The fastest man ever across 50 yards used a logbook to develop his insane speed and uncanny feel for the water. Here is how to make this tool work for you as well.
Whenever we talk about the great swimmers invariably something comes up about their relationship with the water. The way they seem to flow and cut through, across and over the water in a manner which is difficult to adequately describe but fascinating to watch.
We’ve even popularized a term for this particular talent or skill, terming it, “feel for the water.”
He has a great feel for the water. Her feel for the water is what sets her apart.
These things are not uncommon to hear on deck, and because we’ve made “feel for the water” into lore it is viewed as something that is purely God-given or inherited.
Even the fastest man to ever swim the 50-yard freestyle developed this feel for the water with intent and focus.
He found and built it in pages and pages of his log book where he detailed notes and descriptions of how he felt in the water. How his muscles felt. How each differing movement of his limbs solicited a different reaction in the water.
Yes, we are talking about Caeleb Dressel, the same person who earlier in 2016 twice broke the long-standing US Open record in the 50-yard freestyle, ultimately swimming an 18.23 during finals at the SEC Championships at the University of Missouri.
Swimming at a Higher Level
Before Dressel became a high school phenom, smashing numerous NAG records, and before he went to the University of Florida to swim for Gregg Troy, Dressel was a promising up and comer with the Bolles Sharks program.
During his time in Jacksonville Dressel used the pages of his logbook to steadily develop his feel for the water.
At Bolles one of his coaches was Jason Calanog, who is now a coach at Texas A&M. Calanog had his swimmers track their workouts in a log book, and encouraged them to write notes about their practices.
Dressel’ s log book took a nearly legendary status, with detailed descriptions and commentary.
Dressel would even jump out of practice mid-session in order to make note of something in his log book while it was still fresh in his mind:
“His entries were definitely at a higher level than I’ve ever seen by a swimmer,” Calanog told the NYT recently. “He’d write pages and pages about how every muscle felt and what he wanted his stroke to feel like.”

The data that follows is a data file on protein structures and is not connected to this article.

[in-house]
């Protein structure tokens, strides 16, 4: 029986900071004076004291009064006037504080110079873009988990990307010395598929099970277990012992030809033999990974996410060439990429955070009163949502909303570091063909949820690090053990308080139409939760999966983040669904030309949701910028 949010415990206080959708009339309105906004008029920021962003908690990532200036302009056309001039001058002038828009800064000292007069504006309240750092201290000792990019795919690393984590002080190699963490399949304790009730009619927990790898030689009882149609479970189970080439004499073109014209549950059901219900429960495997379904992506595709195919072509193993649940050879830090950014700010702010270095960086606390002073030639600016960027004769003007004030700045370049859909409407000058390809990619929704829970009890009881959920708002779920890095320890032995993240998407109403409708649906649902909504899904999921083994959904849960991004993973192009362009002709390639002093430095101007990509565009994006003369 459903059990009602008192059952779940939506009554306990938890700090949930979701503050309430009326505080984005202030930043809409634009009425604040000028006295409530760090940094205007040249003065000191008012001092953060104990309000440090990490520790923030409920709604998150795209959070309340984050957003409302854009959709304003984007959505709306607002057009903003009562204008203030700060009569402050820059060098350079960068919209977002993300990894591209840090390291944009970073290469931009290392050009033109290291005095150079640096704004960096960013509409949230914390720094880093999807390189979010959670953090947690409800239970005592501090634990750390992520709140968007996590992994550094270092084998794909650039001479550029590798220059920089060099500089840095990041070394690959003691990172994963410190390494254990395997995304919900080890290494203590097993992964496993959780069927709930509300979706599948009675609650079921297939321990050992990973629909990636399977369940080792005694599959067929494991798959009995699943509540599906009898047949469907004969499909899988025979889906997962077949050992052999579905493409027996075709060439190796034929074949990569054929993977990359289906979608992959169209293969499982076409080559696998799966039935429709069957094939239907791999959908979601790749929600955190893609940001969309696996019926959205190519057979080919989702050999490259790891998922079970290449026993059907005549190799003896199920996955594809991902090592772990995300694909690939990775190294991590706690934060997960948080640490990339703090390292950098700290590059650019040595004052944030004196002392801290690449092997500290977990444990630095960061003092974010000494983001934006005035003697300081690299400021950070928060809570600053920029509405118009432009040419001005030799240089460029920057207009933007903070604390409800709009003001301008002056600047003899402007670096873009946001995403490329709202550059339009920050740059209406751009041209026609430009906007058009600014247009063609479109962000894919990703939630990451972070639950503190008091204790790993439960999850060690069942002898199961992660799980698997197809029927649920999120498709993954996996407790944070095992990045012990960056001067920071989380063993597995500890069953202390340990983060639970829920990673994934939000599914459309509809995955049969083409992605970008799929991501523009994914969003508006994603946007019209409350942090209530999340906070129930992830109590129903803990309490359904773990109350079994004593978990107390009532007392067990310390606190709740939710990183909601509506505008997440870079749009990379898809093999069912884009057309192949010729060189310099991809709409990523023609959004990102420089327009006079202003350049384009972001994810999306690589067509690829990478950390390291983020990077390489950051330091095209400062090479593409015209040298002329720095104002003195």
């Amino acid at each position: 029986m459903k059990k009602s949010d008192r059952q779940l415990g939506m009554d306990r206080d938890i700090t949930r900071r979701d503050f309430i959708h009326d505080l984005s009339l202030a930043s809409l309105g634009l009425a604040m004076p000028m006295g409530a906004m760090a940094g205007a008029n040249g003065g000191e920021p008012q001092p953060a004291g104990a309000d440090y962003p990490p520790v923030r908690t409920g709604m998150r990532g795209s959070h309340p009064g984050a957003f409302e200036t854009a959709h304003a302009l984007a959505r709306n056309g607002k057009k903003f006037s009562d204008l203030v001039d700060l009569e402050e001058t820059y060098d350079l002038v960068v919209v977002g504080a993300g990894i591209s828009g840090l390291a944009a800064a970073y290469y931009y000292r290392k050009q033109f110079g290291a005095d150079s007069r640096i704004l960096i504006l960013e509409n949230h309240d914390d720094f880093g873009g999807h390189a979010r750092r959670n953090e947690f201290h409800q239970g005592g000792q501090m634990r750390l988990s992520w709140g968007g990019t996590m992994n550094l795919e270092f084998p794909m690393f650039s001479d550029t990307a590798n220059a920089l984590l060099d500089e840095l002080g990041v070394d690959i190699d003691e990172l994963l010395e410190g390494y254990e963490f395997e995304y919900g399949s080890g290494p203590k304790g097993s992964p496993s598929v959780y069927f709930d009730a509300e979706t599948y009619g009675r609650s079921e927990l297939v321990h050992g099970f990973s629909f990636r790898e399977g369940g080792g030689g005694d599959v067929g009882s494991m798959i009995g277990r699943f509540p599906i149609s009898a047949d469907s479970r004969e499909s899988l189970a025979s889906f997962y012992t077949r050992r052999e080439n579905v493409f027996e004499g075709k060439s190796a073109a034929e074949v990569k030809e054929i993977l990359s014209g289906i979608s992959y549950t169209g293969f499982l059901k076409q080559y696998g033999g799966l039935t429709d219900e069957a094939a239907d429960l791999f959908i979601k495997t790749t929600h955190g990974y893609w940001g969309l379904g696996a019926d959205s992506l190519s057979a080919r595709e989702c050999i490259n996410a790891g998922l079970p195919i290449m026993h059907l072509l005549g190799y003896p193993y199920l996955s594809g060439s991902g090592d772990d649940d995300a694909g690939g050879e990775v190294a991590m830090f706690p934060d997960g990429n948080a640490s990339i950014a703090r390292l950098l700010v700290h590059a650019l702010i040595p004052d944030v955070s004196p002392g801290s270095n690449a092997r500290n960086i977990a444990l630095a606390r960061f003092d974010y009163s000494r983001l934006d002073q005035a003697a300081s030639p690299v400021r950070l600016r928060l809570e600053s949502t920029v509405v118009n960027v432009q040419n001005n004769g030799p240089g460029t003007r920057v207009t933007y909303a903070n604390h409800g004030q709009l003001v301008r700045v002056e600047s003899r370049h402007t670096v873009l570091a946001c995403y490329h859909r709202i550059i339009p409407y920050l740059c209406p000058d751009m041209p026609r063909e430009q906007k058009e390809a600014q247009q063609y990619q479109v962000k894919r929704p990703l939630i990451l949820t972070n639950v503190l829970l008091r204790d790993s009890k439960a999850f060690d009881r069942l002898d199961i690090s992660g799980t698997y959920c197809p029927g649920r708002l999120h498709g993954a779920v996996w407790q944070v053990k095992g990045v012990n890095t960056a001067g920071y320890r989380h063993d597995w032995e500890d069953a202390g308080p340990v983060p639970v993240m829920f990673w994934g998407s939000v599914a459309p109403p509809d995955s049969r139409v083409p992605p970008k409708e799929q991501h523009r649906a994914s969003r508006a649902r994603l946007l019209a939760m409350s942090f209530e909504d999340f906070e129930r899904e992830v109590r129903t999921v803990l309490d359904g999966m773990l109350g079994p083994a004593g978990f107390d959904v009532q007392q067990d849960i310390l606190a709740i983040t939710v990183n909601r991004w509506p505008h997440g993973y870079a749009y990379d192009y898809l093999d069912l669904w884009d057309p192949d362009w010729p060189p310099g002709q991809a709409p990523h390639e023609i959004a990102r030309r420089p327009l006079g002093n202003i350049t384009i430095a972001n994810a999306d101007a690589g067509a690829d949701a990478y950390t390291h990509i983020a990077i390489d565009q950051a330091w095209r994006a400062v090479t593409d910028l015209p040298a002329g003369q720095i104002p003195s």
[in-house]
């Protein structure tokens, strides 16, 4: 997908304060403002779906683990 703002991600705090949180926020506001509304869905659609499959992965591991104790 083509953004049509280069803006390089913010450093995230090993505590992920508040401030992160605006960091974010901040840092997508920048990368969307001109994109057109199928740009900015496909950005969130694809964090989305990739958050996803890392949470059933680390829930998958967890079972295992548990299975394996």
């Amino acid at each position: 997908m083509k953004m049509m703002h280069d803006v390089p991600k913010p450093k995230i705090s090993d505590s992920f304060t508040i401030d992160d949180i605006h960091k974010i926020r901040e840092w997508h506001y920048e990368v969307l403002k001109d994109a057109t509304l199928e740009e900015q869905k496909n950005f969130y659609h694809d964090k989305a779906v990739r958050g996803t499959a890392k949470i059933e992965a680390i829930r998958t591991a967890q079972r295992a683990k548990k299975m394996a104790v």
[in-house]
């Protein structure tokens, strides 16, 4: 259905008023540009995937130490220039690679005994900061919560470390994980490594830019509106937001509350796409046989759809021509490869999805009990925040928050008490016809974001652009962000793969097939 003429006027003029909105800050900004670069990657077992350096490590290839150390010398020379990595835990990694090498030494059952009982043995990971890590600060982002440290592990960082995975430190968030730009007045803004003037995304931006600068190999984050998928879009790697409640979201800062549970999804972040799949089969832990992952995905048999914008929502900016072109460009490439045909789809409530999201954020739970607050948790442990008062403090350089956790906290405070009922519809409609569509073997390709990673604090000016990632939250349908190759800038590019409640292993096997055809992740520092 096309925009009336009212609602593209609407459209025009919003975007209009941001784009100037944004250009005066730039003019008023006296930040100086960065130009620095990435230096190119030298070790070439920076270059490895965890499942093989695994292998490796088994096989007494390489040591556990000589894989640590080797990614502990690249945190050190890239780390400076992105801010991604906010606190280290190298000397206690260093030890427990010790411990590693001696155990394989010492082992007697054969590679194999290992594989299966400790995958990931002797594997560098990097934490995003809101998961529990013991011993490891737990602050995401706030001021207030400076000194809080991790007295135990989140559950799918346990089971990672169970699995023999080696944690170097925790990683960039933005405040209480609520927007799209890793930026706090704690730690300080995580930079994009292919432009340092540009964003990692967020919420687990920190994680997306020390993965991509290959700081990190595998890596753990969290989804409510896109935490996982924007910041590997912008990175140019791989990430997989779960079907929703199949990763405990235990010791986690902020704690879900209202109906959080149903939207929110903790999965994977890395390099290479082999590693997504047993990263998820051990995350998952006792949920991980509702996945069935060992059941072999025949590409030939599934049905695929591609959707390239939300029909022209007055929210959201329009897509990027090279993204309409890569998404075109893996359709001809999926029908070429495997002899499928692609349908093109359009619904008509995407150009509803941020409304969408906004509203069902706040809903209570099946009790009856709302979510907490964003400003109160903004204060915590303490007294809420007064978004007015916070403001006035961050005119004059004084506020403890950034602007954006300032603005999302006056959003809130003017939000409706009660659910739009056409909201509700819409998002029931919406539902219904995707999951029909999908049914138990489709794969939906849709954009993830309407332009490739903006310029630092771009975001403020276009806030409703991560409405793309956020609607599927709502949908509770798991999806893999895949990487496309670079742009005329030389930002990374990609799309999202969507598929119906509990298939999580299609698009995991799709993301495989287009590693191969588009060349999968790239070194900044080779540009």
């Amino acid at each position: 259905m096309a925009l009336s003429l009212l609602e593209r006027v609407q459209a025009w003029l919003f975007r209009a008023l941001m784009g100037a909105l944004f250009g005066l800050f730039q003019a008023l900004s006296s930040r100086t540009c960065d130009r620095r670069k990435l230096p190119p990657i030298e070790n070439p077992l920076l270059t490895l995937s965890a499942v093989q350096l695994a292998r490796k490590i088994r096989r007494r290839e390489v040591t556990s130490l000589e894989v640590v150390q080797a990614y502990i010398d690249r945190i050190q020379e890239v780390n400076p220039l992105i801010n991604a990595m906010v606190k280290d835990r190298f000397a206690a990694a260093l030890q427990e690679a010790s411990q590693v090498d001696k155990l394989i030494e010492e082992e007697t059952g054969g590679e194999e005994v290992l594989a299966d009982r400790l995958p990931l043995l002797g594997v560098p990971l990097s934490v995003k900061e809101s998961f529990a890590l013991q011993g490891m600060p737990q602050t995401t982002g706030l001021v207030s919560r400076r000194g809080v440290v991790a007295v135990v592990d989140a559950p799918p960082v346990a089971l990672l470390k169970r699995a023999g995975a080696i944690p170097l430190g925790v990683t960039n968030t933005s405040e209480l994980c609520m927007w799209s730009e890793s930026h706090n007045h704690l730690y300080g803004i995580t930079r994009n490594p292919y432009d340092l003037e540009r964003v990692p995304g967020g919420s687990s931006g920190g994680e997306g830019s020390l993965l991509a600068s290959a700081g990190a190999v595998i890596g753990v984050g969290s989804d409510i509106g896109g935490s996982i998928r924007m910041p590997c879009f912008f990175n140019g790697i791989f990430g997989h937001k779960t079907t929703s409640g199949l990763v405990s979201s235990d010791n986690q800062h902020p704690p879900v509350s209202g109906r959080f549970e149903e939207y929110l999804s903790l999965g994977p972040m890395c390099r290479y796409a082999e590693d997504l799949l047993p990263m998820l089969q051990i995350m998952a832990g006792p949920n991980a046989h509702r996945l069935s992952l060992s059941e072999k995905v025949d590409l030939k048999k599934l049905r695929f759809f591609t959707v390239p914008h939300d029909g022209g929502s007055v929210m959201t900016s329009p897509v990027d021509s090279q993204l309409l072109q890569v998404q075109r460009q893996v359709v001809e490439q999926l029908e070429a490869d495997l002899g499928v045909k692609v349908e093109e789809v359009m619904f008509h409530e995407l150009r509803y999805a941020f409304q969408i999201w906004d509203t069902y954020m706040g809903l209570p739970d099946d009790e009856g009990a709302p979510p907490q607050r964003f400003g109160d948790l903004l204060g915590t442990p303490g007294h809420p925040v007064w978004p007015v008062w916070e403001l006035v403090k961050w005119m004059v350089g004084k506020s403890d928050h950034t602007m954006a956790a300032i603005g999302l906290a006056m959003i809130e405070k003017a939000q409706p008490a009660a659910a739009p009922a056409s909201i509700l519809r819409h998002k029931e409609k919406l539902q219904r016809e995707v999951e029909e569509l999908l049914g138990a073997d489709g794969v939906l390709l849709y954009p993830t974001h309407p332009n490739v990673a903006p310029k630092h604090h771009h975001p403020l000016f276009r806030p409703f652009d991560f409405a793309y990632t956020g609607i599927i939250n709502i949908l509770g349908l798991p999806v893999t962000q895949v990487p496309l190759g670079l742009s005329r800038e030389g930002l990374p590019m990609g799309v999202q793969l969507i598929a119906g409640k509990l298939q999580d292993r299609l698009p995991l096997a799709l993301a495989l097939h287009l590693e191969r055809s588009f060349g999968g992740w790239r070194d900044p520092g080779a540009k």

How to Use a Logbook to Help You Swim Faster
Now, you don’t need to write a dissertation each time you hop into the water in order to make a logbook work for you, and you don’t need to hop out after every set to get poetic about your swimming.
If you decide to start using this tool, and swimmers like Katie Ledecky, freestyle distance legend Janet Evans, and even Michael Phelps and more all track their workouts as well– here are some best practices for reaping the most of this powerful weapon:
Write out more than just the workout you did.
Reciting the sets and repeats you did can provide some insight into your training, but the running commentary of how you felt, what led to you performing the way you did, is the most rewarding aspect of logging your workouts. Your logbook is a place where you can learn habits, detect patterns, and get a deeper understanding of your performances.
SEE ALSO: 5 Science-Backed Ways That Tracking Your Workouts Can Make You a Faster Swimmer
Write it out immediately after practice.
Dressel was smart to write out his thoughts mid-workout when freshest—doing so insured an accurate record. Writing out your workouts post-workout while the workout, results and how you’re feeling is freshest gives you a chance at making it as accurate as possible. We love to think that our recall is perfect, but time distorts our memories. Dry your hands off, and dive into your logbook after your practice is done.
Use it for feedback.
Your logbook is more than just a bunch of results, it’s the road-map of your progress. It shows you the things that work, and the things that don’t. Dressel used it as a tool for gaining feedback from himself, achieving intuitiveness that is on another level. Your logbook is a place for experimentation, for trying new things, and for steadily crossing off those that don’t work.
Evaluate with your coach.
Not many swimmers have the kind of deep attentiveness that Dressel possesses. Sharing your logbook with your coach is a powerful way of not only getting insight to your own performances, but will also help your coach learn more about you and how you react to specific types of training. With the notes and feedback your coach will get a broader understanding of how you are actually feeling in the water, helping them to coach you even better.